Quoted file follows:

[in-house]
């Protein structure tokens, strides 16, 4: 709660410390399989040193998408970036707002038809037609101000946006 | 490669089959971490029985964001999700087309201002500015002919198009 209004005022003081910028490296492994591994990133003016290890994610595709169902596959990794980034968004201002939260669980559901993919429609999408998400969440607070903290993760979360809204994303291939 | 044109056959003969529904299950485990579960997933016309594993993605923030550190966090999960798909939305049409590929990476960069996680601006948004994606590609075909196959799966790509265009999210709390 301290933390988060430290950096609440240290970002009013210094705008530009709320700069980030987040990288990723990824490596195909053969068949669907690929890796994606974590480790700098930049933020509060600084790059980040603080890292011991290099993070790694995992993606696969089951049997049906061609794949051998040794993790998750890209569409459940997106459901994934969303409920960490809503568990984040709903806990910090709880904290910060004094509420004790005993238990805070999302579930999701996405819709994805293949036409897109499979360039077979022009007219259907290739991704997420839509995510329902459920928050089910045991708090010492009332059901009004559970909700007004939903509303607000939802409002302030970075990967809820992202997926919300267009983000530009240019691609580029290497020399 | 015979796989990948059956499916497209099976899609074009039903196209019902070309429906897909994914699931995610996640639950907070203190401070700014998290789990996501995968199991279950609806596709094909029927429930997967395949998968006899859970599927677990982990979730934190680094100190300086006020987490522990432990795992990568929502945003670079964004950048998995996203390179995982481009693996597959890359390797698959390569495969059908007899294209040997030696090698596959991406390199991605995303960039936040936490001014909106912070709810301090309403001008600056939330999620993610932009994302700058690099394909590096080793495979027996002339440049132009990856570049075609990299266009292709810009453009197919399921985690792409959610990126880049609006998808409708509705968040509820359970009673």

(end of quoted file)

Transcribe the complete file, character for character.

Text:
[in-house]
């Protein structure tokens, strides 16, 4: 709660410390399989040193998408970036707002038809037609101000946006 | 490669089959971490029985964001999700087309201002500015002919198009 209004005022003081910028490296492994591994990133003016290890994610595709169902596959990794980034968004201002939260669980559901993919429609999408998400969440607070903290993760979360809204994303291939 | 044109056959003969529904299950485990579960997933016309594993993605923030550190966090999960798909939305049409590929990476960069996680601006948004994606590609075909196959799966790509265009999210709390 301290933390988060430290950096609440240290970002009013210094705008530009709320700069980030987040990288990723990824490596195909053969068949669907690929890796994606974590480790700098930049933020509060600084790059980040603080890292011991290099993070790694995992993606696969089951049997049906061609794949051998040794993790998750890209569409459940997106459901994934969303409920960490809503568990984040709903806990910090709880904290910060004094509420004790005993238990805070999302579930999701996405819709994805293949036409897109499979360039077979022009007219259907290739991704997420839509995510329902459920928050089910045991708090010492009332059901009004559970909700007004939903509303607000939802409002302030970075990967809820992202997926919300267009983000530009240019691609580029290497020399 | 015979796989990948059956499916497209099976899609074009039903196209019902070309429906897909994914699931995610996640639950907070203190401070700014998290789990996501995968199991279950609806596709094909029927429930997967395949998968006899859970599927677990982990979730934190680094100190300086006020987490522990432990795992990568929502945003670079964004950048998995996203390179995982481009693996597959890359390797698959390569495969059908007899294209040997030696090698596959991406390199991605995303960039936040936490001014909106912070709810301090309403001008600056939330999620993610932009994302700058690099394909590096080793495979027996002339440049132009990856570049075609990299266009292709810009453009197919399921985690792409959610990126880049609006998808409708509705968040509820359970009673």